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ISU Big Beam tests well; team awaits results on how it placed

June 12, 2018

Photo of concrete B and people who tested it.
From left, ISU Assistant Professor Mustafa Mashal, Jame P. McGuire of Forterra Structural Precast, Salt Lake City, Jared Cantrell, Christopher Clauson and Henrik Karstens with ISU team's Big Beam prior to stress testing.

POCATELLO – It is only fitting that many of the Idaho State University Civil and Environmental Engineering students who helped build the new Structural Laboratory at the Engineering Research Complex would be the first to test their equipment.

The students, competing in the Precast/Prestressed Concrete Institute (PCI) Big Beam contest, tested the strength of their 21-foot long cement bridge beam at the Structural Laboratory using equipment that can produce forces in excess of 1 million pounds collectively. 

“The students did a fantastic job for the first time entering the competition,” said faculty advisor is Mustafa Mashal, ISU assistant professor of civil and environmental engineering. “They did a fantastic job setting up the form work and helping with construction of the beam, the test setup and testing the lab equipment for the first time.”

Beam during testThe PCI Big Beam team at ISU consists of graduate students Maximilian Casanova from Simi Valley, California, Christopher Clauson from Grand Forks, North Dakota, Karma Gurung from Nepal, undergraduate student Jared Cantrell from Mountain Home and graduate exchange scholar Henrik Karstens from Hamburg, Germany.

The students were judged on report quality, design accuracy, lowest cost, lowest weight, largest measured deflection at maximum total applied load, most accurate prediction of deflection, cracking load and failure load. They were also judged on the beam’s practicality, innovation and conformance with code. During testing, the beam was stronger than predicted and the students were close in predicting its deflection value.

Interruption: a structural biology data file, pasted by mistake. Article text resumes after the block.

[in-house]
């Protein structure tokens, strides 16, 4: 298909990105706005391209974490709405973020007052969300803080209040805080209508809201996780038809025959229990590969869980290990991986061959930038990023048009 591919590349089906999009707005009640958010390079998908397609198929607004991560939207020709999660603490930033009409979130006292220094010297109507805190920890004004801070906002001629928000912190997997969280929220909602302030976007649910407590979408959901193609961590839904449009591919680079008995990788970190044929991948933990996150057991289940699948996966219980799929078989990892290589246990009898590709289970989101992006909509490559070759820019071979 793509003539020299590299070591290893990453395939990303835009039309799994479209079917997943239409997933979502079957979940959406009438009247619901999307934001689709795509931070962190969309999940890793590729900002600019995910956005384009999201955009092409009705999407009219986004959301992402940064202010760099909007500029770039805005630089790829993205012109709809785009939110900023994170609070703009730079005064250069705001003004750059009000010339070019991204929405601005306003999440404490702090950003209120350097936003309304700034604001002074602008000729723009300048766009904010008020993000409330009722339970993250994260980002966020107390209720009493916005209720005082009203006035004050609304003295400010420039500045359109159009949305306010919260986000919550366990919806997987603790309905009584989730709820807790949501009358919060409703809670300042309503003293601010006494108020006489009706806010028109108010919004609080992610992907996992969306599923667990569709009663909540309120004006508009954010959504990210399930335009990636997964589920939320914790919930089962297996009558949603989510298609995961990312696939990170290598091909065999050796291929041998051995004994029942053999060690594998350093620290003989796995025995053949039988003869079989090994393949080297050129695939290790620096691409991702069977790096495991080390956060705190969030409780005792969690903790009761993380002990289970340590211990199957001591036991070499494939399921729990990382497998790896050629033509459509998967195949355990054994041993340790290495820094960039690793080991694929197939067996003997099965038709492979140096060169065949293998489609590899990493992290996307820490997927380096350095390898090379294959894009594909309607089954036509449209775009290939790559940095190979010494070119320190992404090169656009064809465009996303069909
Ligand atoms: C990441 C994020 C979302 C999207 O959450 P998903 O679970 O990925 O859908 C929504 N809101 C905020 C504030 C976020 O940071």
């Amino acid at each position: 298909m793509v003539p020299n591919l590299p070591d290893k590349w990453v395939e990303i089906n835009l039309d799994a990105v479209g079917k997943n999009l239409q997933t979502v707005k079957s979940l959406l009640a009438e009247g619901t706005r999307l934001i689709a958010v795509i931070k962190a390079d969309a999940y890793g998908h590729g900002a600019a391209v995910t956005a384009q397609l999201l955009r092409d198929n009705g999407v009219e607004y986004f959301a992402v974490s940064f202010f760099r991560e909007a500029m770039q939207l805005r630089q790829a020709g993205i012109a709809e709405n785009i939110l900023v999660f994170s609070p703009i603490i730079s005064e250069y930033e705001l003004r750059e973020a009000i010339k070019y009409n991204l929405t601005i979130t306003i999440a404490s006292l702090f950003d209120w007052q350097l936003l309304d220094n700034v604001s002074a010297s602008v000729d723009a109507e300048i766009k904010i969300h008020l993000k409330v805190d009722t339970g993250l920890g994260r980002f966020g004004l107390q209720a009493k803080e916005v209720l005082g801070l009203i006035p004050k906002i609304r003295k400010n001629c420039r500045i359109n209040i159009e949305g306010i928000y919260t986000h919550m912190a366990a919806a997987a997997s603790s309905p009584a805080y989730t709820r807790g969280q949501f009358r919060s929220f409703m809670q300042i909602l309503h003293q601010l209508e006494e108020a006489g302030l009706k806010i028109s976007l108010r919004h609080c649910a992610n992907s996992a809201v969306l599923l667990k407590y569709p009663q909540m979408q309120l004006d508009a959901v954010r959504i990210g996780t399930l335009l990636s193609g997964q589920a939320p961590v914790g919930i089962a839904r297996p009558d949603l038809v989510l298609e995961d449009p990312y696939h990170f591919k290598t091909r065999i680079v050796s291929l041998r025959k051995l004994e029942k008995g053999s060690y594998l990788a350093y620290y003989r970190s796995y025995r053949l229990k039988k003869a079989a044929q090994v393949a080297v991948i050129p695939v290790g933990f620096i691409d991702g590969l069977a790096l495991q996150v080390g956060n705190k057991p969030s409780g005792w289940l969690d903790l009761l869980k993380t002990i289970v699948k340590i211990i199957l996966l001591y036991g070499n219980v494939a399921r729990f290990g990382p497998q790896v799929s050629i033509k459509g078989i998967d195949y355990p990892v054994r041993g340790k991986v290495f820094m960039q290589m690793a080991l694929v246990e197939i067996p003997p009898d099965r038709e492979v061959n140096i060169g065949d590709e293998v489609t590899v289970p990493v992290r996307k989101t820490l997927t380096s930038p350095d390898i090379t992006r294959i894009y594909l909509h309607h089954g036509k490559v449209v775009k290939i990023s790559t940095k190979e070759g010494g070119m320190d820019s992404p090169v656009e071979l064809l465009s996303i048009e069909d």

The students, who tested the beam in late May, easily met the contest deadline to have their results reported by June 15. The team will receive word on how they fared in the competition this fall. They are competing against students at large universities such as Notre Dame, Iowa State and Oregon State Universities.

Mashal said he was also pleased by the performance of the lab’s equipment.

“This was the first time the lab was in action, the first time the machines could flex their muscles,” Mashal said. “We have larger scale testing available for more research. This was a test for it and the machine performed well, the computers performed well and the safety protocols performed well.”  

The students’ beam was tested as a simply supported 20-foot span, with the overall length limited to 22 feet. The beam was designed so it would  not crack below 20,000 pounds of loading and was designed to fail within the range of 32,000 to 39,000 pounds.

Photo of broken beam.The winning team in the Big Beam Competition will receive free travel, accommodations and registration for the 2019 PCI Convention and National Bridge Conference in Louisville, Kentucky. Prizes will be awarded to the top 20 submissions. Prizes will also be awarded to students who have the best report, which should demonstrate learning and application of sound engineering judgement and to students who have the most entertaining and creative video.

The ISU team is sponsored by Forterra Structural Precast in Salt Lake City, Utah for the 2018 PCI Big Beam Competition.

A video of the ISU team’s beam being tested is available online at


Middle photo: Beam during testing.

Bottom photo: Beam after testing.